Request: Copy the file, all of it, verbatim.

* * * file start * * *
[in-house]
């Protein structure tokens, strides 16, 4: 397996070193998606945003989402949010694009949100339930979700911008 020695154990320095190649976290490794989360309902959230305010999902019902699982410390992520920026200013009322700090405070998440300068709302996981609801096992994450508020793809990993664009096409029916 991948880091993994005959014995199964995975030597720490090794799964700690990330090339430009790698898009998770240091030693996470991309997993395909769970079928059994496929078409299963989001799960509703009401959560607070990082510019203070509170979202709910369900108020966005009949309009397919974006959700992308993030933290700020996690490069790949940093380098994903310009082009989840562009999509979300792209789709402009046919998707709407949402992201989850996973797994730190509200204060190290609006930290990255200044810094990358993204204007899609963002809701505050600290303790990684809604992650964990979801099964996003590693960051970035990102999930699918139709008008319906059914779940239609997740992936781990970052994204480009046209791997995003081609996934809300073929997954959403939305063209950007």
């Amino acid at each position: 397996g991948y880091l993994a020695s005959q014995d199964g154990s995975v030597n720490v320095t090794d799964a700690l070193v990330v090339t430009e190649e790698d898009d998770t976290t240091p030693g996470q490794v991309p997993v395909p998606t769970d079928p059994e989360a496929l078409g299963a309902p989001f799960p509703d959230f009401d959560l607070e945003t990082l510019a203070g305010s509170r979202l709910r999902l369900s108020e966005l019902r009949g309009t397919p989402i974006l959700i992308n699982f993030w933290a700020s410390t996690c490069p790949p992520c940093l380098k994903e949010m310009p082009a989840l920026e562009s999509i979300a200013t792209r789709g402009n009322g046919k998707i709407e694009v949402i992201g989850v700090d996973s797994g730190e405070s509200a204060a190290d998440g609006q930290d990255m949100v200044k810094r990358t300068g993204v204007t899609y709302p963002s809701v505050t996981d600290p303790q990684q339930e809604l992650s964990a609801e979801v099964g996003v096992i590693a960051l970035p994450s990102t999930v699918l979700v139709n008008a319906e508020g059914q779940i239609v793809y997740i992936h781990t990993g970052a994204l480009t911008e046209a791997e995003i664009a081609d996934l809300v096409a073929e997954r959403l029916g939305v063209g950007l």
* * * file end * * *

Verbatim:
[in-house]
């Protein structure tokens, strides 16, 4: 397996070193998606945003989402949010694009949100339930979700911008 020695154990320095190649976290490794989360309902959230305010999902019902699982410390992520920026200013009322700090405070998440300068709302996981609801096992994450508020793809990993664009096409029916 991948880091993994005959014995199964995975030597720490090794799964700690990330090339430009790698898009998770240091030693996470991309997993395909769970079928059994496929078409299963989001799960509703009401959560607070990082510019203070509170979202709910369900108020966005009949309009397919974006959700992308993030933290700020996690490069790949940093380098994903310009082009989840562009999509979300792209789709402009046919998707709407949402992201989850996973797994730190509200204060190290609006930290990255200044810094990358993204204007899609963002809701505050600290303790990684809604992650964990979801099964996003590693960051970035990102999930699918139709008008319906059914779940239609997740992936781990970052994204480009046209791997995003081609996934809300073929997954959403939305063209950007």
């Amino acid at each position: 397996g991948y880091l993994a020695s005959q014995d199964g154990s995975v030597n720490v320095t090794d799964a700690l070193v990330v090339t430009e190649e790698d898009d998770t976290t240091p030693g996470q490794v991309p997993v395909p998606t769970d079928p059994e989360a496929l078409g299963a309902p989001f799960p509703d959230f009401d959560l607070e945003t990082l510019a203070g305010s509170r979202l709910r999902l369900s108020e966005l019902r009949g309009t397919p989402i974006l959700i992308n699982f993030w933290a700020s410390t996690c490069p790949p992520c940093l380098k994903e949010m310009p082009a989840l920026e562009s999509i979300a200013t792209r789709g402009n009322g046919k998707i709407e694009v949402i992201g989850v700090d996973s797994g730190e405070s509200a204060a190290d998440g609006q930290d990255m949100v200044k810094r990358t300068g993204v204007t899609y709302p963002s809701v505050t996981d600290p303790q990684q339930e809604l992650s964990a609801e979801v099964g996003v096992i590693a960051l970035p994450s990102t999930v699918l979700v139709n008008a319906e508020g059914q779940i239609v793809y997740i992936h781990t990993g970052a994204l480009t911008e046209a791997e995003i664009a081609d996934l809300v096409a073929e997954r959403l029916g939305v063209g950007l």